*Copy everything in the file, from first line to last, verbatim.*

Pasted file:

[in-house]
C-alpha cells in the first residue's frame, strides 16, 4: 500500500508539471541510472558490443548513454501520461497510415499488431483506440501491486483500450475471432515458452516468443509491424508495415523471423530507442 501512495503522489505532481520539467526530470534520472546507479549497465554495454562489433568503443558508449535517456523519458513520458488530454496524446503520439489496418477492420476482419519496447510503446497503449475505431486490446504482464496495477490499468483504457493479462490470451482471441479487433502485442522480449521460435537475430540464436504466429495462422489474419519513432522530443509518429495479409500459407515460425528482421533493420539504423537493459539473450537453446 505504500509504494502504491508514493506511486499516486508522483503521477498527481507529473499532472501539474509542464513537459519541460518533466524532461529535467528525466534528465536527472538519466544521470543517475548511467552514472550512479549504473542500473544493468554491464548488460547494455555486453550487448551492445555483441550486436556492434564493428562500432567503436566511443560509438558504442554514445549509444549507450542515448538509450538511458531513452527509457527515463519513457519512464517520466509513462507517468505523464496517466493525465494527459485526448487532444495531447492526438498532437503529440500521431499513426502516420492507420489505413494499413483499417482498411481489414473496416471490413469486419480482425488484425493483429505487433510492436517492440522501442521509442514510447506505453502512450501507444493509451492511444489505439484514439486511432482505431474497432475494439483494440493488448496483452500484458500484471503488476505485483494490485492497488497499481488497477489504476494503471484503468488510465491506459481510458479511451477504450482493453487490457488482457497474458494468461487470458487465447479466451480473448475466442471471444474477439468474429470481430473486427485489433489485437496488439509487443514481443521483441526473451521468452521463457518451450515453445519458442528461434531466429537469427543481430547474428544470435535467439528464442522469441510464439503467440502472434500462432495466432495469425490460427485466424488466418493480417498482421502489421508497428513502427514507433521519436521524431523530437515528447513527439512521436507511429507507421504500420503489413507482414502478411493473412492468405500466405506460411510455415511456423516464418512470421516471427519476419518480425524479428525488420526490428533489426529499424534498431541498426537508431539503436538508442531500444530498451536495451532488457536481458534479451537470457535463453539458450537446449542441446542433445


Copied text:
[in-house]
C-alpha cells in the first residue's frame, strides 16, 4: 500500500508539471541510472558490443548513454501520461497510415499488431483506440501491486483500450475471432515458452516468443509491424508495415523471423530507442 501512495503522489505532481520539467526530470534520472546507479549497465554495454562489433568503443558508449535517456523519458513520458488530454496524446503520439489496418477492420476482419519496447510503446497503449475505431486490446504482464496495477490499468483504457493479462490470451482471441479487433502485442522480449521460435537475430540464436504466429495462422489474419519513432522530443509518429495479409500459407515460425528482421533493420539504423537493459539473450537453446 505504500509504494502504491508514493506511486499516486508522483503521477498527481507529473499532472501539474509542464513537459519541460518533466524532461529535467528525466534528465536527472538519466544521470543517475548511467552514472550512479549504473542500473544493468554491464548488460547494455555486453550487448551492445555483441550486436556492434564493428562500432567503436566511443560509438558504442554514445549509444549507450542515448538509450538511458531513452527509457527515463519513457519512464517520466509513462507517468505523464496517466493525465494527459485526448487532444495531447492526438498532437503529440500521431499513426502516420492507420489505413494499413483499417482498411481489414473496416471490413469486419480482425488484425493483429505487433510492436517492440522501442521509442514510447506505453502512450501507444493509451492511444489505439484514439486511432482505431474497432475494439483494440493488448496483452500484458500484471503488476505485483494490485492497488497499481488497477489504476494503471484503468488510465491506459481510458479511451477504450482493453487490457488482457497474458494468461487470458487465447479466451480473448475466442471471444474477439468474429470481430473486427485489433489485437496488439509487443514481443521483441526473451521468452521463457518451450515453445519458442528461434531466429537469427543481430547474428544470435535467439528464442522469441510464439503467440502472434500462432495466432495469425490460427485466424488466418493480417498482421502489421508497428513502427514507433521519436521524431523530437515528447513527439512521436507511429507507421504500420503489413507482414502478411493473412492468405500466405506460411510455415511456423516464418512470421516471427519476419518480425524479428525488420526490428533489426529499424534498431541498426537508431539503436538508442531500444530498451536495451532488457536481458534479451537470457535463453539458450537446449542441446542433445